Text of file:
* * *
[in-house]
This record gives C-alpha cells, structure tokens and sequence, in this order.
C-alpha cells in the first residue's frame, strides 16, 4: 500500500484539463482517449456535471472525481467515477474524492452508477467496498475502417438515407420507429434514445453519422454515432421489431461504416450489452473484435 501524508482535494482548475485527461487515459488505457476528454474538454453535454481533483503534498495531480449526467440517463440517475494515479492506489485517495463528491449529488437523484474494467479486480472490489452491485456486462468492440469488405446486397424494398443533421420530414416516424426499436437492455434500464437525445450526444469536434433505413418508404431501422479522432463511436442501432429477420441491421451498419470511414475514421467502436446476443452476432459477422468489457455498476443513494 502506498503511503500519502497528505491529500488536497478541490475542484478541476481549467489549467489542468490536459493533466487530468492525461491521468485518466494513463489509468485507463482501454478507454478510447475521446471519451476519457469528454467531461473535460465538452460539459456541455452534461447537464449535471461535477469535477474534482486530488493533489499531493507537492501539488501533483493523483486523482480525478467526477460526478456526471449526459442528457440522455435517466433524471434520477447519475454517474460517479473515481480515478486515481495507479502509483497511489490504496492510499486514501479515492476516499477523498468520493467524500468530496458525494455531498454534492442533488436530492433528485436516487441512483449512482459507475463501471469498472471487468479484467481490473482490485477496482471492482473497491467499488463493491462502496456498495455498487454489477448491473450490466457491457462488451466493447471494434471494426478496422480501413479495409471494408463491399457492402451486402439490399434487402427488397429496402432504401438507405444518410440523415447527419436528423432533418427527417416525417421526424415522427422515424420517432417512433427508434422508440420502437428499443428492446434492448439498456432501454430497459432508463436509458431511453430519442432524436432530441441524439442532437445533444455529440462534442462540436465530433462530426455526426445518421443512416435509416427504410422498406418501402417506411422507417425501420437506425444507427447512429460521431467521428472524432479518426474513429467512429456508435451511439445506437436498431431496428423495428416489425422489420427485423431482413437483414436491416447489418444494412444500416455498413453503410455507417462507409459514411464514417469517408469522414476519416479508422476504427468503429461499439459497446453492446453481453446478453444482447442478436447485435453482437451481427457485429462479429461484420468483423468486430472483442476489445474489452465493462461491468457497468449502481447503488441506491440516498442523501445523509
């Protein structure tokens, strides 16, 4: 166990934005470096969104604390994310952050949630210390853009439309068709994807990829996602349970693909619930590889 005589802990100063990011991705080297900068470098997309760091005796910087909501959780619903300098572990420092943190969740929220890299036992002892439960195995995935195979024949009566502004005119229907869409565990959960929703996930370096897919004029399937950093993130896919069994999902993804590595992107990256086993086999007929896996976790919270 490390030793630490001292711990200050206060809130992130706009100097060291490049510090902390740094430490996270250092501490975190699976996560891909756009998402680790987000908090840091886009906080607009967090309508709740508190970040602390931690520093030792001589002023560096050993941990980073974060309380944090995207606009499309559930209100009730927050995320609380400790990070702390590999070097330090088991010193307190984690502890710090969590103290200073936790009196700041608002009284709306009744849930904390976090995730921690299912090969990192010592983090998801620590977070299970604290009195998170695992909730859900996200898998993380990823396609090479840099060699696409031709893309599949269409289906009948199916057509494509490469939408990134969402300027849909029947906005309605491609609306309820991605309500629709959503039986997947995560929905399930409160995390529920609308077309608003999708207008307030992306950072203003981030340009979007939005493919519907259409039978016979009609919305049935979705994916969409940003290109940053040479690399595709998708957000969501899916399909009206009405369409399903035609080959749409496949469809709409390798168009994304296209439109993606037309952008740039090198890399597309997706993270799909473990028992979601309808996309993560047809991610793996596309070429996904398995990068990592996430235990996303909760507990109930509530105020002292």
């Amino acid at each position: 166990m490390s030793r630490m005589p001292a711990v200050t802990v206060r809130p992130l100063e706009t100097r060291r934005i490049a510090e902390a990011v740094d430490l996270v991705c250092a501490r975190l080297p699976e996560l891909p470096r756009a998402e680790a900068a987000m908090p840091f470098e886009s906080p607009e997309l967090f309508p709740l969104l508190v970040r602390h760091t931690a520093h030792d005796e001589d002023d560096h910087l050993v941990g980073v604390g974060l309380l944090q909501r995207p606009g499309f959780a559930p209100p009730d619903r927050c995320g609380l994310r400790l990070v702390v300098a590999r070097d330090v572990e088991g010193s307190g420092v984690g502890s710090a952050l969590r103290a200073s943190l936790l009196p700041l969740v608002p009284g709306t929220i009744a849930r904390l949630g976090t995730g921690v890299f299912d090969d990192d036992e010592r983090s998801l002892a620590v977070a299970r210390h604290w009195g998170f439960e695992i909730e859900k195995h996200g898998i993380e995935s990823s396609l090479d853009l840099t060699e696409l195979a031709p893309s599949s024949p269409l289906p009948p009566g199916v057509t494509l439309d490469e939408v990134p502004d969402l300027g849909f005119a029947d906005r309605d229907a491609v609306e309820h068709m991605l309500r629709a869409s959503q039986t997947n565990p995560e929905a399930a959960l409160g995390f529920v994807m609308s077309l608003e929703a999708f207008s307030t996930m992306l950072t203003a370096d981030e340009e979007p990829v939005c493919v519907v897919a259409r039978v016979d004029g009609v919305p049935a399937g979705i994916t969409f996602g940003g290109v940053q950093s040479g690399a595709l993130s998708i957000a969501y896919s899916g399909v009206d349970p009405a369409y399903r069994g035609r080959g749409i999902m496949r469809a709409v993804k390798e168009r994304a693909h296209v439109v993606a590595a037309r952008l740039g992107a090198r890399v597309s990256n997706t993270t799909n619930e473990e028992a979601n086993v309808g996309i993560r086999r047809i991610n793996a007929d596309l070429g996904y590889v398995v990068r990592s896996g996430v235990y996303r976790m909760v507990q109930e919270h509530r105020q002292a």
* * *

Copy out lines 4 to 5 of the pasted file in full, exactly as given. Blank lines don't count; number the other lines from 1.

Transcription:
């Protein structure tokens, strides 16, 4: 166990934005470096969104604390994310952050949630210390853009439309068709994807990829996602349970693909619930590889 005589802990100063990011991705080297900068470098997309760091005796910087909501959780619903300098572990420092943190969740929220890299036992002892439960195995995935195979024949009566502004005119229907869409565990959960929703996930370096897919004029399937950093993130896919069994999902993804590595992107990256086993086999007929896996976790919270 490390030793630490001292711990200050206060809130992130706009100097060291490049510090902390740094430490996270250092501490975190699976996560891909756009998402680790987000908090840091886009906080607009967090309508709740508190970040602390931690520093030792001589002023560096050993941990980073974060309380944090995207606009499309559930209100009730927050995320609380400790990070702390590999070097330090088991010193307190984690502890710090969590103290200073936790009196700041608002009284709306009744849930904390976090995730921690299912090969990192010592983090998801620590977070299970604290009195998170695992909730859900996200898998993380990823396609090479840099060699696409031709893309599949269409289906009948199916057509494509490469939408990134969402300027849909029947906005309605491609609306309820991605309500629709959503039986997947995560929905399930409160995390529920609308077309608003999708207008307030992306950072203003981030340009979007939005493919519907259409039978016979009609919305049935979705994916969409940003290109940053040479690399595709998708957000969501899916399909009206009405369409399903035609080959749409496949469809709409390798168009994304296209439109993606037309952008740039090198890399597309997706993270799909473990028992979601309808996309993560047809991610793996596309070429996904398995990068990592996430235990996303909760507990109930509530105020002292």
């Amino acid at each position: 166990m490390s030793r630490m005589p001292a711990v200050t802990v206060r809130p992130l100063e706009t100097r060291r934005i490049a510090e902390a990011v740094d430490l996270v991705c250092a501490r975190l080297p699976e996560l891909p470096r756009a998402e680790a900068a987000m908090p840091f470098e886009s906080p607009e997309l967090f309508p709740l969104l508190v970040r602390h760091t931690a520093h030792d005796e001589d002023d560096h910087l050993v941990g980073v604390g974060l309380l944090q909501r995207p606009g499309f959780a559930p209100p009730d619903r927050c995320g609380l994310r400790l990070v702390v300098a590999r070097d330090v572990e088991g010193s307190g420092v984690g502890s710090a952050l969590r103290a200073s943190l936790l009196p700041l969740v608002p009284g709306t929220i009744a849930r904390l949630g976090t995730g921690v890299f299912d090969d990192d036992e010592r983090s998801l002892a620590v977070a299970r210390h604290w009195g998170f439960e695992i909730e859900k195995h996200g898998i993380e995935s990823s396609l090479d853009l840099t060699e696409l195979a031709p893309s599949s024949p269409l289906p009948p009566g199916v057509t494509l439309d490469e939408v990134p502004d969402l300027g849909f005119a029947d906005r309605d229907a491609v609306e309820h068709m991605l309500r629709a869409s959503q039986t997947n565990p995560e929905a399930a959960l409160g995390f529920v994807m609308s077309l608003e929703a999708f207008s307030t996930m992306l950072t203003a370096d981030e340009e979007p990829v939005c493919v519907v897919a259409r039978v016979d004029g009609v919305p049935a399937g979705i994916t969409f996602g940003g290109v940053q950093s040479g690399a595709l993130s998708i957000a969501y896919s899916g399909v009206d349970p009405a369409y399903r069994g035609r080959g749409i999902m496949r469809a709409v993804k390798e168009r994304a693909h296209v439109v993606a590595a037309r952008l740039g992107a090198r890399v597309s990256n997706t993270t799909n619930e473990e028992a979601n086993v309808g996309i993560r086999r047809i991610n793996a007929d596309l070429g996904y590889v398995v990068r990592s896996g996430v235990y996303r976790m909760v507990q109930e919270h509530r105020q002292a």